US 6451224 B1
A stable free-flowing solid chelant composition is produced by the process comprising the steps of: a) adjusting the pH of an aqueous solution of the chelant to a value of from about 1.2 to about 3.0 by the addition of an inorganic acid; and b) drying the pH adjusted aqueous chelant product.
1. A process for producing a stable free-flowing solid aminocarboxylated chelant composition by the steps of (a) adjusting the pH of an aqueous solution of the aminocarboxylated chelant to a value of from about 1.2 to about 3.0 by the addition of an inorganic acid, and (b) drying the pH adjusted aqueous chelant product.
2. The process of claim, 1 wherein the aminocarboxylate chelant is a salt of aminocarboxylic accid aselected from the group consisting of diethylenetriaminepentaacetic acid, N-hydroxyethylethylenediaminetriacetic acid, triethylenetetraaminehexaacetic-acid, N-hydroxyethyliminodiacetic acid, dihydroxyethylglycine, ethylenediamine N,N′-disuccinic acid, S,S-ethylenediamine N,N′-disuccinic acid, ethylenediaminetetrapropionic acid, α-alaninediacetic acid and β-alanine-diacetic acid.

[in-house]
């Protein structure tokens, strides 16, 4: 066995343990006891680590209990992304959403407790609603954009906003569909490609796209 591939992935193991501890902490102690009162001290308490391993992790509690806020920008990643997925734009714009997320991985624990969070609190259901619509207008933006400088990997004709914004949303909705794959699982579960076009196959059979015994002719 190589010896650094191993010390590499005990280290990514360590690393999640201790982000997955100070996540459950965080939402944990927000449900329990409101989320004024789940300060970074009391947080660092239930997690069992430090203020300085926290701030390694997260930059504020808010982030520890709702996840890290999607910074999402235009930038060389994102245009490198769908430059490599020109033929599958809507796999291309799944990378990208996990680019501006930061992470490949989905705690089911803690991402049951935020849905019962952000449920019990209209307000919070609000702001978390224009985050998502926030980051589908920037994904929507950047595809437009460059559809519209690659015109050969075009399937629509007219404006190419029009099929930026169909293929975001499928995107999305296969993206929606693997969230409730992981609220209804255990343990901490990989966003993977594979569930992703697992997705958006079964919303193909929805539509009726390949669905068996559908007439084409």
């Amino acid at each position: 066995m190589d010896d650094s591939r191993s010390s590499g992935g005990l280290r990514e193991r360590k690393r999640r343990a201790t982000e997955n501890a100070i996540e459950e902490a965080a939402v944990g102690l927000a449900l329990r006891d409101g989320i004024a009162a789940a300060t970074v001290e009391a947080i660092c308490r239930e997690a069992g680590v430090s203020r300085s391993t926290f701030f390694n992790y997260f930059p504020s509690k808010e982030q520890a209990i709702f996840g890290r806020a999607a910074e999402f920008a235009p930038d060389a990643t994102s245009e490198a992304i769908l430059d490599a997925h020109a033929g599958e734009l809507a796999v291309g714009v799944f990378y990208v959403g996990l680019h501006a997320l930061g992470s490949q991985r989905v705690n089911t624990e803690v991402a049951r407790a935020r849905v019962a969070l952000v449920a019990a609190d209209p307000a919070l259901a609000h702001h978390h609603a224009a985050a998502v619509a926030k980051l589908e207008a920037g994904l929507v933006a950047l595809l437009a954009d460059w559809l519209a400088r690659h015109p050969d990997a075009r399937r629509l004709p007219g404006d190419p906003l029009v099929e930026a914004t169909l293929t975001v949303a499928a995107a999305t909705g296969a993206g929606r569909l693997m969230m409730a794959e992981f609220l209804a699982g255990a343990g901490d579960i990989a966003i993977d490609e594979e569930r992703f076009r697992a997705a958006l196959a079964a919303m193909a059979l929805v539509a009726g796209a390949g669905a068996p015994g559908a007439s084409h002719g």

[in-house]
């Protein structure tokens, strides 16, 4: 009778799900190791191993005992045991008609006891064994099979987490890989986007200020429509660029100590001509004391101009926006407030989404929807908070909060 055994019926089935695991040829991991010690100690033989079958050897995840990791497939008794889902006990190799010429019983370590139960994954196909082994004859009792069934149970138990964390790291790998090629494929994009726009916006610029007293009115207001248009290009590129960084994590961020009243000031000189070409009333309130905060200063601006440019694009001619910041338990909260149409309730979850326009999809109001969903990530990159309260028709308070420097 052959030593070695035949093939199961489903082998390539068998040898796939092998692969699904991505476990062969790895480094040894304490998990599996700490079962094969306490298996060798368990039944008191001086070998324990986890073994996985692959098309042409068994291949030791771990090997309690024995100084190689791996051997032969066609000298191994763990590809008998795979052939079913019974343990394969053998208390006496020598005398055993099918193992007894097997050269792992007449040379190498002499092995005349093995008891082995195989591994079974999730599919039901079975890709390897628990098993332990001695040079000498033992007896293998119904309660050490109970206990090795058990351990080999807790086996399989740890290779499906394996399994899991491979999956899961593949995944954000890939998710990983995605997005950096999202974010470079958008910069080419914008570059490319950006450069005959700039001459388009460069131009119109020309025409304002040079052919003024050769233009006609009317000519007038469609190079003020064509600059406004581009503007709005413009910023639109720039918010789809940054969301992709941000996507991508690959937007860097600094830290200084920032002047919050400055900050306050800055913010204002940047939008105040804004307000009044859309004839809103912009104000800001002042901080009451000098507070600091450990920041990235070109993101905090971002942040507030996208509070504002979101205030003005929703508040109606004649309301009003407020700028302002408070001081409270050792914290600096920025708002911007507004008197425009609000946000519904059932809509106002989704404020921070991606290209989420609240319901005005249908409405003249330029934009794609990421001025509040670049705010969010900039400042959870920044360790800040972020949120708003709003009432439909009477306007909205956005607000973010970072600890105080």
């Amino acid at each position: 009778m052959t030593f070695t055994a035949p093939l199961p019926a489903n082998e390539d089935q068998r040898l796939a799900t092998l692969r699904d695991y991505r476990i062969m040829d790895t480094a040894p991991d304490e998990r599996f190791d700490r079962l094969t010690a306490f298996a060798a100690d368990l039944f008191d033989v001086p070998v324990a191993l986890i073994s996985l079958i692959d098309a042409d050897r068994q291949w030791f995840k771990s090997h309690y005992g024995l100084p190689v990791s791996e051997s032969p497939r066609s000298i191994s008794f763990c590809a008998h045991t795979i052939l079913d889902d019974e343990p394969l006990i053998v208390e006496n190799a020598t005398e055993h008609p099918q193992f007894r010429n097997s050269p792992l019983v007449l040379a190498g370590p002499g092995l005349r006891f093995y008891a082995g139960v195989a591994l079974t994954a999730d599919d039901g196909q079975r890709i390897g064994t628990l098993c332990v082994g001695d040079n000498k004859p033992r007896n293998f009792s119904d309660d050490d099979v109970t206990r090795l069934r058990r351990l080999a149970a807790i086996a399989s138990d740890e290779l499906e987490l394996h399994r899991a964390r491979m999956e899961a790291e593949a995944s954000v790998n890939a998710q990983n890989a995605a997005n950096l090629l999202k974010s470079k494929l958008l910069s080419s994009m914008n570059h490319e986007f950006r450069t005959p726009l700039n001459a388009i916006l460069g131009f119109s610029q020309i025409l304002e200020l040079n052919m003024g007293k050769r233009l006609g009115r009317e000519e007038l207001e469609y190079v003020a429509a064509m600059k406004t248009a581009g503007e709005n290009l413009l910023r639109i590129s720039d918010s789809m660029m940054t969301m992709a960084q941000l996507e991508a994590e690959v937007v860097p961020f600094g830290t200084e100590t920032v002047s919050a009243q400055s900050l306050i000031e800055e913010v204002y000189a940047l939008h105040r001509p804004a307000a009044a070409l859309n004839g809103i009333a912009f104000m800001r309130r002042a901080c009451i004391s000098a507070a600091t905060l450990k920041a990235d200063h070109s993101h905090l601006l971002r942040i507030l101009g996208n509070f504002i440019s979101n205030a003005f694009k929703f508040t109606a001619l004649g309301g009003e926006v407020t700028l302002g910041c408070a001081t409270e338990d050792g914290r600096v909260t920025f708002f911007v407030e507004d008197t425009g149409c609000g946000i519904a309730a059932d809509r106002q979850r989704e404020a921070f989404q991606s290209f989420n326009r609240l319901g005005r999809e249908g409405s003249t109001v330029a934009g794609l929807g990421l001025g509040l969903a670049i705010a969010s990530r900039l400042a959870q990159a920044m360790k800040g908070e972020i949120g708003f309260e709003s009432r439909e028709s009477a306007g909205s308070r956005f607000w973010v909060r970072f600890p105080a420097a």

3. The process of
4. The process of any one of claims 1, 2 or 3 wherein the inorganic acid is sulfuric acid.
5. The process of any one of claims 1, 2 or 3 wherein the pH of the aqueous solution of the chelant in step (a) is adjusted to a value of from about 1.5 to about 2.9.
6. The process of any one of claims 1, 2 or 3 wherein the pH of the aqueous solution of the chelant in step (a) is adjusted to a value of from about 2.0 to about 2.9.
This invention relates to stable free-flowing solid chelants and a process for the preparation thereof.
Chelants or chelating agents are compounds which form coordinate covalent bonds with a metal ion to form chelates. Chelates are coordination compounds in which a central metal atom is bonded to two or more other atoms in at least one other molecule or ion (called ligand) such that at least one heterocyclic ring is formed with the metal atom as part of each ring.
Chelants are used in a variety of applications including food processing, soaps, detergents, cleaning products, personal care products, pharmaceuticals, pulp and paper processing, water treatment, metalworking and metal plating solutions, textile processing solutions, fertilizers, animal feeds, herbicides, rubber and polymer chemistry, photofinishing, and oil field chemistry.